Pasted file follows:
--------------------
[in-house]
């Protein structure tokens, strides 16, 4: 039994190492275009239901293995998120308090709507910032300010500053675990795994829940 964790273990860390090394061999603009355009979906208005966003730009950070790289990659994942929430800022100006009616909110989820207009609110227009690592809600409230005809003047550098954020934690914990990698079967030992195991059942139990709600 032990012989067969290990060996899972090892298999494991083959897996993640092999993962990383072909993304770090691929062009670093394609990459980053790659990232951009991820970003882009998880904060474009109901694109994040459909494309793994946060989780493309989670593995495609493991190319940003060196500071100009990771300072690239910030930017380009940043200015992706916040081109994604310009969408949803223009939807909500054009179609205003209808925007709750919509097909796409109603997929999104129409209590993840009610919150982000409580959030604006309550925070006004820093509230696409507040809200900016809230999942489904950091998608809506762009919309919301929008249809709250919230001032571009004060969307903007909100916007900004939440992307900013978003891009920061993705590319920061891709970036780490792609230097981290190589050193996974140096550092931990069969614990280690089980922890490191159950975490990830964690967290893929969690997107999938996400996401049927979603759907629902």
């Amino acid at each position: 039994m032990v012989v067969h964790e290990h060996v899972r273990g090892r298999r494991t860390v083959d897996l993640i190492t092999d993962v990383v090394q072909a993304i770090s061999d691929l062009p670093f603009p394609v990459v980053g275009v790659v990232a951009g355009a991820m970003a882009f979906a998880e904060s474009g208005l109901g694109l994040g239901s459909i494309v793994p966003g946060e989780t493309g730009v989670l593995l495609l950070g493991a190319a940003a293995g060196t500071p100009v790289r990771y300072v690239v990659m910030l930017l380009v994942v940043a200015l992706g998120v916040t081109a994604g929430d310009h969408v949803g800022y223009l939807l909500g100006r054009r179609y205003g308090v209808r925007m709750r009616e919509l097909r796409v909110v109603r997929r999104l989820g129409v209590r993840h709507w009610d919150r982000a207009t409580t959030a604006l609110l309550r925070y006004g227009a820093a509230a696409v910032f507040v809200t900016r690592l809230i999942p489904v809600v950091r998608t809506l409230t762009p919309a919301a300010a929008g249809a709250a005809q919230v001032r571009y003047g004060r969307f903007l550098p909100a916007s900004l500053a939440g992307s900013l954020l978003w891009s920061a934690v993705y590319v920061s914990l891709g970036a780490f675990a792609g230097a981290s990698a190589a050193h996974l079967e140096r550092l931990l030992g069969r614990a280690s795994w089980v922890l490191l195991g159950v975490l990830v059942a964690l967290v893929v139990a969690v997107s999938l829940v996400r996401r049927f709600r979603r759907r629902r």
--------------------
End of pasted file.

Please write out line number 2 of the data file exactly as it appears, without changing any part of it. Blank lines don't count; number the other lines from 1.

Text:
């Protein structure tokens, strides 16, 4: 039994190492275009239901293995998120308090709507910032300010500053675990795994829940 964790273990860390090394061999603009355009979906208005966003730009950070790289990659994942929430800022100006009616909110989820207009609110227009690592809600409230005809003047550098954020934690914990990698079967030992195991059942139990709600 032990012989067969290990060996899972090892298999494991083959897996993640092999993962990383072909993304770090691929062009670093394609990459980053790659990232951009991820970003882009998880904060474009109901694109994040459909494309793994946060989780493309989670593995495609493991190319940003060196500071100009990771300072690239910030930017380009940043200015992706916040081109994604310009969408949803223009939807909500054009179609205003209808925007709750919509097909796409109603997929999104129409209590993840009610919150982000409580959030604006309550925070006004820093509230696409507040809200900016809230999942489904950091998608809506762009919309919301929008249809709250919230001032571009004060969307903007909100916007900004939440992307900013978003891009920061993705590319920061891709970036780490792609230097981290190589050193996974140096550092931990069969614990280690089980922890490191159950975490990830964690967290893929969690997107999938996400996401049927979603759907629902």